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Gustatory Rhinitis

Chandrashekhar S Muganurmath, Amy L Curry, Andrew H Schindzielorz
Causality assessment is crucial to post-marketing pharmacovigilance and helps optimize safe and appropriate use of medicines by patients in the real world. Self-reported olfactory and gustatory dysfunction are common in the general population as well as in patients with allergic rhinitis and nasal polyposis. Intranasal corticosteroids, including intranasal fluticasone propionate (INFP), are amongst the most effective drugs indicated in the treatment of allergic rhinitis and nasal polyposis. While intranasal corticosteroids are associated with olfactory and gustatory dysfunction and are currently labeled for these adverse events, causality assessment has not been performed to date...
February 2018: Advances in Therapy
P W Hellings, L Klimek, C Cingi, I Agache, C Akdis, C Bachert, J Bousquet, P Demoly, P Gevaert, V Hox, C Hupin, L Kalogjera, F Manole, R Mösges, J Mullol, N B Muluk, A Muraro, N Papadopoulos, R Pawankar, C Rondon, M Rundenko, S F Seys, E Toskala, L Van Gerven, L Zhang, N Zhang, W J Fokkens
This EAACI position paper aims at providing a state-of-the-art overview on nonallergic rhinitis (NAR). A significant number of patients suffering from persistent rhinitis are defined as nonallergic noninfectious rhinitis (NANIR) patients, often denominated in short as having NAR. NAR is defined as a symptomatic inflammation of the nasal mucosa with the presence of a minimum of two nasal symptoms such as nasal obstruction, rhinorrhea, sneezing, and/or itchy nose, without clinical evidence of endonasal infection and without systemic signs of sensitization to inhalant allergens...
November 2017: Allergy
Mai Sotoyama, Shinya Uchida, Shimako Tanaka, Akio Hakamata, Keiichi Odagiri, Naoki Inui, Hiroshi Watanabe, Noriyuki Namiki
Orally disintegrating tablets (ODTs) are formulated to disintegrate upon contact with saliva, allowing administration without water. Olopatadine hydrochloride, a second-generation antihistamine, is widely used for treating allergic rhinitis. However, it has a bitter taste; therefore, the development of taste-masked olopatadine ODTs is essential. Some studies have suggested that citric acid could suppress the bitterness of drugs. However, these experiments were performed using solutions, and the taste-masking effect of citric acid on ODTs has not been evaluated using human gustatory sensation tests...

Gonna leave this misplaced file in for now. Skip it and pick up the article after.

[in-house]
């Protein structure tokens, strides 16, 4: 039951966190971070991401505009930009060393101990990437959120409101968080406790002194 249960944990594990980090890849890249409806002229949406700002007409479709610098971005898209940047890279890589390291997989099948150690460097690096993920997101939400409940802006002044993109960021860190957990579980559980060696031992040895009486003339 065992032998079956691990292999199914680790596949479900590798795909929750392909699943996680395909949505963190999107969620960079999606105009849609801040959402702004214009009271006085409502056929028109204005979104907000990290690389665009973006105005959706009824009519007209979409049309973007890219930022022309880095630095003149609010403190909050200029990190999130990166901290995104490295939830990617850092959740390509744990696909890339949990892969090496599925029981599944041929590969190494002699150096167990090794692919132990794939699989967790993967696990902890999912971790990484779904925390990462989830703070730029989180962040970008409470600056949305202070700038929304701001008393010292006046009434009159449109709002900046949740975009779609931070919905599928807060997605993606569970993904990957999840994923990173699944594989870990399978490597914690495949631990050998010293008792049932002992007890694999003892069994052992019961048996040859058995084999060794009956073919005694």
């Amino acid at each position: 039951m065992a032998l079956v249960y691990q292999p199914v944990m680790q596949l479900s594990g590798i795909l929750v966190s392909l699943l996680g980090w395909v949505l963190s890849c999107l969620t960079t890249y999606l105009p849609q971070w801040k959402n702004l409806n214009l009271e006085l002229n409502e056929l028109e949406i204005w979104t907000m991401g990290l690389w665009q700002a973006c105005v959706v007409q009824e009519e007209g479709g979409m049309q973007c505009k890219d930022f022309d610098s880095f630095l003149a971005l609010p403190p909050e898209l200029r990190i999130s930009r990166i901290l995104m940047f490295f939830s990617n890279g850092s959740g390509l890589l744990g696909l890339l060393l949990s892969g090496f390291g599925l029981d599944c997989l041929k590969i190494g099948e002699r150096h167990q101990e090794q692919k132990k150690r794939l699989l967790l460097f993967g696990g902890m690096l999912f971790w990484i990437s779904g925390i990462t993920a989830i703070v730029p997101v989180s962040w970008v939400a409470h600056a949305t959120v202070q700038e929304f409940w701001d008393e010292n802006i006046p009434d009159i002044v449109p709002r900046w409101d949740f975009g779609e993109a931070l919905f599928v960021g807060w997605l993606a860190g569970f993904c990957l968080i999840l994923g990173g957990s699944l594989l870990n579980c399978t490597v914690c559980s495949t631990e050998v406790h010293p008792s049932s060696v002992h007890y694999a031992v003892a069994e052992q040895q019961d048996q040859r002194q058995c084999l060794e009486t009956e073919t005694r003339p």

2017: Biological & Pharmaceutical Bulletin
Robert Pellegrino, Ute Walliczek-Dworschak, Gudrun Winter, David Hull, Thomas Hummel
BACKGROUND: Viral rhinitis (the "common" cold) is a frequent worldwide disease. Olfactory dysfunction is one complication that arises during infection, which in most cases heals up spontaneously upon recovery, whereas in some cases it may persist as a partial or total loss of olfaction. The aim of this prospective study was to investigate the change of other chemosensory systems during a cold. METHODS: Fifty-eight patients (age 18 to 69 years) with an acute cold were compared to a healthy control group (n = 59; age 19 to 63 years)...
February 2017: International Forum of Allergy & Rhinology
Wytske Fokkens, Peter Hellings, Christine Segboer
Rhinitis is a multifactorial disease characterized by symptoms of sneezing, rhinorrhea, postnasal drip, and nasal congestion. Non-allergic rhinitis is characterized by rhinitis symptoms without systemic sensitization of infectious etiology. Based on endotypes, we can categorize non-allergic rhinitis into an inflammatory endotype with usually eosinophilic inflammation encompassing at least NARES and LAR and part of the drug induced rhinitis (e.g., aspirin intolerance) and a neurogenic endotype encompassing idiopathic rhinitis, gustatory rhinitis, and rhinitis of the elderly...
August 2016: Current Allergy and Asthma Reports
P Procacci, F Ferrari, T Zambotti, D Donadello, E Prandi, G Zanette, D Bertossi, P F Nocini
This clinical report describes a case of rhinorrhea that arose after surgical intervention of partial maxillary resection and obturator prosthesis positioning. Ultimately, the diagnosis was that rhinorrhea was induced by mechanical irritation of the nasal mucosa determined by the nasal part of the obturator prosthesis. The differential diagnosis of nasal irritation, vasomotor rhinitis, gustatory rhinorrhea are presented and discussed, as well as the technical notes and measures taken to reach the final diagnosis and a satisfactory functional and aesthetic result for the patient...
October 2014: Minerva Stomatologica
Sheryl Beard